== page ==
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Anita Blake, Vampire Hunter, Book 14. Danse Macabre

By:Laurell K. Hamilton

1



IT WAS THE middle of November. I was supposed to be out jogging, but instead I was sitting at my breakfast table talking about men, sex, werewolves, vampires, and that thing that most unmarried but sexually active women fear most of all — a missed period.

Veronica (Ronnie) Sims, best friend and private detective, sat across from me at my little four-seater breakfast table. The table sat on a little raised alcove in a bay window. I did breakfast most mornings looking at the view out onto the deck and the trees beyond. Today, the view wasn't pretty, because the inside of my head was too ugly to see it. Panic will do that to you.

«You're sure you missed October? You didn't just count wrong?» Ronnie asked.

I shook my head and stared into my coffee cup. «I'm two weeks overdue.»

She reached across the table and patted my hand. «Two weeks — you had me scared. Two weeks could be anything, Anita. Stress will throw you off that much, and God knows you've had enough stress.» She squeezed my hand. «That last serial killer case was only about two weeks ago.» She squeezed my hand harder. «What I read in the paper and saw on the news was bad.»

I'd stopped telling Ronnie all my bad stuff years ago, when my cases as a legal vampire executioner had gotten so much bloodier than her cases as a private eye. Now I was a federal marshal, along with most of the other legal vamp hunters in the United States. It meant that I had even more access to even more awful shit. Things that Ronnie, or any of my female friends, didn't want to know about. I didn't fault them. I'd rather not have had that many nightmares in my own head. No, I didn't fault Ronnie, but it meant that I couldn't share some of the most awful stuff with her. I was just glad we'd made up a long-standing grumpiness in time to have her here for this particular disaster. I was able to talk about the bad parts of my cases with some of the men in my life, but I couldn't have shared the missed period with any of them. It concerned one of them entirely too much.

She squeezed my hand hard and leaned back. Her gray eyes were all sympathy, and apology. She was still feeling guilty that she'd let her issues about commitment and men rain all over our friendship. She'd had a brief, disastrous marriage years before I met her. She'd come here today to cry on my shoulder about the fact that she was moving in with her boyfriend, Louie Fane — Dr. Louis Fane, thank you very much. He had his doctorate in biology and taught at Washington University. He also turned furry once a month, and was a lieutenant of the local wererat rodere — their word for pack.

«If Louie wasn't hiding what he was from his colleagues, we'd be going to the big party afterward,» she said.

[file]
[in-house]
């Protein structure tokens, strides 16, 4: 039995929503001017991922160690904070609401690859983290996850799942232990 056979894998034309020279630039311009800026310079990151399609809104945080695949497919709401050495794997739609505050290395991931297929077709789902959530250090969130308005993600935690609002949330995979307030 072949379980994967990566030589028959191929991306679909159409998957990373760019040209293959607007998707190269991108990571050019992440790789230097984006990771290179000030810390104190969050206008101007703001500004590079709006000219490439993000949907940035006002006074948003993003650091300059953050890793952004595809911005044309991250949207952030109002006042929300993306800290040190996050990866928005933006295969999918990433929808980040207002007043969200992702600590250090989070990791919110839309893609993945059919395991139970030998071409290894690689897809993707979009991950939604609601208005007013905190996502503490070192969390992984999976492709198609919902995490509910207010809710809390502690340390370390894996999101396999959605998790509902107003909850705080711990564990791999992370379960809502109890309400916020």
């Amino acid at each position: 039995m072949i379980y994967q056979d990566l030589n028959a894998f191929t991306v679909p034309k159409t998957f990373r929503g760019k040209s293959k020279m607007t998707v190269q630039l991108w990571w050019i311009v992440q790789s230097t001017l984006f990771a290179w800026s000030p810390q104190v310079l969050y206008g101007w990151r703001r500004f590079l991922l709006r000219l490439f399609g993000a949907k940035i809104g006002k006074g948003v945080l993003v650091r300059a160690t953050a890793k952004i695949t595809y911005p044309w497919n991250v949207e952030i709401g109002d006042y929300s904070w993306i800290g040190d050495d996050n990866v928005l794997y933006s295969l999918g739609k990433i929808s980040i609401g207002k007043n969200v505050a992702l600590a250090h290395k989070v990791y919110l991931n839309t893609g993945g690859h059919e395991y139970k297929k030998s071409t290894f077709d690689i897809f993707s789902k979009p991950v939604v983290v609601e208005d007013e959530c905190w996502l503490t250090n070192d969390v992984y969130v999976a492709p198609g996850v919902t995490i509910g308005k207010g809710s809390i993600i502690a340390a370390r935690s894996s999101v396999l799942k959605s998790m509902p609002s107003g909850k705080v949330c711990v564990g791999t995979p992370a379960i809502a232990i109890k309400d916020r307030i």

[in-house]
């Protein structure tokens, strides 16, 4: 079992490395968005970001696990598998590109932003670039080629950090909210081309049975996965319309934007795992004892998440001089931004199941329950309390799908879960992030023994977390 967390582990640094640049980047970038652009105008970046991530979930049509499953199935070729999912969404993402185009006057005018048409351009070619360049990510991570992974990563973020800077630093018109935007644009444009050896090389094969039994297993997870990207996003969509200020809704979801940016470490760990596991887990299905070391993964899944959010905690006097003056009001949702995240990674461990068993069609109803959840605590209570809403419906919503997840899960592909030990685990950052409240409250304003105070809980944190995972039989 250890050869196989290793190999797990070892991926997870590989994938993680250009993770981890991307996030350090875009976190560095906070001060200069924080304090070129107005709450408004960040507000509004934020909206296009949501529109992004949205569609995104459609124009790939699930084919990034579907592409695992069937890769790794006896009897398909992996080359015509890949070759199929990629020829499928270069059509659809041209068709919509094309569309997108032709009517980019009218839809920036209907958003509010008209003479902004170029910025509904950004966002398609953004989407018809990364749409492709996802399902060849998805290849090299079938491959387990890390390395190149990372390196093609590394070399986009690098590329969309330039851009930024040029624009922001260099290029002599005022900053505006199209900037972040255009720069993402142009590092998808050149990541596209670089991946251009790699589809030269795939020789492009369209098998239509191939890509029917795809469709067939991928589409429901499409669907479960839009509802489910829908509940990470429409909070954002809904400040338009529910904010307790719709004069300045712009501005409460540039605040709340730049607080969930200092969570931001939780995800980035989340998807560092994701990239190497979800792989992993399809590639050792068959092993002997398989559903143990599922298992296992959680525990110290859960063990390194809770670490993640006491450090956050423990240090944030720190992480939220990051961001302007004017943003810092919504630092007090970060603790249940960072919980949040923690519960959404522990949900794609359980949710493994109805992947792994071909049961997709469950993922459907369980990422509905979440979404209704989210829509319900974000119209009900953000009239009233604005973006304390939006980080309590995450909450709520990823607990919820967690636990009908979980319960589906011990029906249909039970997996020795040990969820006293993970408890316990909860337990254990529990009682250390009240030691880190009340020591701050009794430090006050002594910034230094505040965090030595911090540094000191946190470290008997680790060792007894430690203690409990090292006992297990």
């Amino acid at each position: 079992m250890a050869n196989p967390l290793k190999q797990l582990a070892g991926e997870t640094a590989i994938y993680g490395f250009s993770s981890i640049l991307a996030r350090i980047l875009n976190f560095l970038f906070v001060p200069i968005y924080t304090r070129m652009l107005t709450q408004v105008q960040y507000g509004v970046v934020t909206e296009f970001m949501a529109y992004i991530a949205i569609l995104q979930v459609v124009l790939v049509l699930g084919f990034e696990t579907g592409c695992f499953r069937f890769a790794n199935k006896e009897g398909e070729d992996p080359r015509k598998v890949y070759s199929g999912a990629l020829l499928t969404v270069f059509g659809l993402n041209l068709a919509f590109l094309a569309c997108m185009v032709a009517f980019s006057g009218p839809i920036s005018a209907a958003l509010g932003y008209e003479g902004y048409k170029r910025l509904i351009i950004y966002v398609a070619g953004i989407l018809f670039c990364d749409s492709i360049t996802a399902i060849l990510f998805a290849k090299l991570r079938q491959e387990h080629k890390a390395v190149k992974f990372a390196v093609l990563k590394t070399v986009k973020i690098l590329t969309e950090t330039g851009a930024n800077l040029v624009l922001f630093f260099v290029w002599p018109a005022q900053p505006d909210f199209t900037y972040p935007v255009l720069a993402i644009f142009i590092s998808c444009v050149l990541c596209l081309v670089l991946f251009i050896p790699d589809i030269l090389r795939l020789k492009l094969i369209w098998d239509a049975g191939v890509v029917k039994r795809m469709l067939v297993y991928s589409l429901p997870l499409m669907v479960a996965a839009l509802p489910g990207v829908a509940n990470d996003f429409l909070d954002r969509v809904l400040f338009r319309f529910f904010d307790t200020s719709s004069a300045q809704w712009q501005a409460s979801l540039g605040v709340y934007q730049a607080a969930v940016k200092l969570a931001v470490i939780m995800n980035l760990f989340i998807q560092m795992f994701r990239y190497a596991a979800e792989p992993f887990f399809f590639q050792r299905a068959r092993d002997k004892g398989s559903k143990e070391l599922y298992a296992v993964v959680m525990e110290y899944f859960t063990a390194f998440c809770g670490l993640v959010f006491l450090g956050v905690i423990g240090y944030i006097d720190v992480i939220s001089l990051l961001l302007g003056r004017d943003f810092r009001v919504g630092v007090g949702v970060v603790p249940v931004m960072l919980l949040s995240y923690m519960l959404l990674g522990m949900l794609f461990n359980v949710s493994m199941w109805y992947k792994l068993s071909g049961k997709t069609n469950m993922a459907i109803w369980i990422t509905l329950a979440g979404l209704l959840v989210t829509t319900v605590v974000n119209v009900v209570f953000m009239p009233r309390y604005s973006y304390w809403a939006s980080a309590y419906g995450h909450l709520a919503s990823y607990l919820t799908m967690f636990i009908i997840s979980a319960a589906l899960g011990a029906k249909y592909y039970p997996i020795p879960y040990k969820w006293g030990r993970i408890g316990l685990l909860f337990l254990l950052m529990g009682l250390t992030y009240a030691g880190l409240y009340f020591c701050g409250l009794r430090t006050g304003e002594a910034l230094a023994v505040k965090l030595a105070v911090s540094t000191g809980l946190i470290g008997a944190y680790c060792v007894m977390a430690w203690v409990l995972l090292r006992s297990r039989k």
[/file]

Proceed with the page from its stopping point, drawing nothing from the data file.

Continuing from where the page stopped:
«He teaches people's kids, Ronnie; he can't afford to find out what they'd do if they found out he had lycanthropy.»

«College isn't kids, it's definitely grown-up.»

«Parents won't see it that way,» I said. I looked at her, and finally said, «Are you changing the subject?»

«It's only two weeks, Anita, after one of the most violent cases you've ever had. I wouldn't even lose sleep over it.»

«Yeah, but your period is erratic, mine's not. I've never been two weeks late before.»

She pushed a strand of blond hair back behind her ear. The new haircut framed her face nicely, but it didn't stay out of her eyes, and she was always pushing it back. «Never?»

I shook my head, and sipped coffee. It was cold. I got up and went to dump it in the sink.

«What's the latest you've ever been?» she asked.

«Two days, I think five once, but I wasn't having sex with anyone, so it wasn't scary. I mean, unless there was a star in the east I was safe, just late.» I poured coffee from the French press, which emptied it. I was so going to need more coffee.

Ronnie came to stand next to me while I put more hot water on the stove. She leaned her butt against the cabinets and drank her coffee, but she was watching me. «Let me run this back at you. You've never been two weeks late, ever, and you've never missed a whole month before?»

«Not since this whole mess started when I was fourteen, no.»

«I always envied you the regular-as-clockwork schedule,» she said.

I started dismantling the French press, taking out the lid with its filter on a stick. «Well, the clock is broken right now.»

«Shit,» she said, softly.

«You can say that again.»

«You need a pregnancy test,» she said.

«No shit.» I dumped the grounds into the trash can, and shook my head. «I can't go shopping for one tonight.»

«Can't you make a quick stop on the way to Jean-Claude's little tкte-а-tкte tonight? It's not like this is the main event.»

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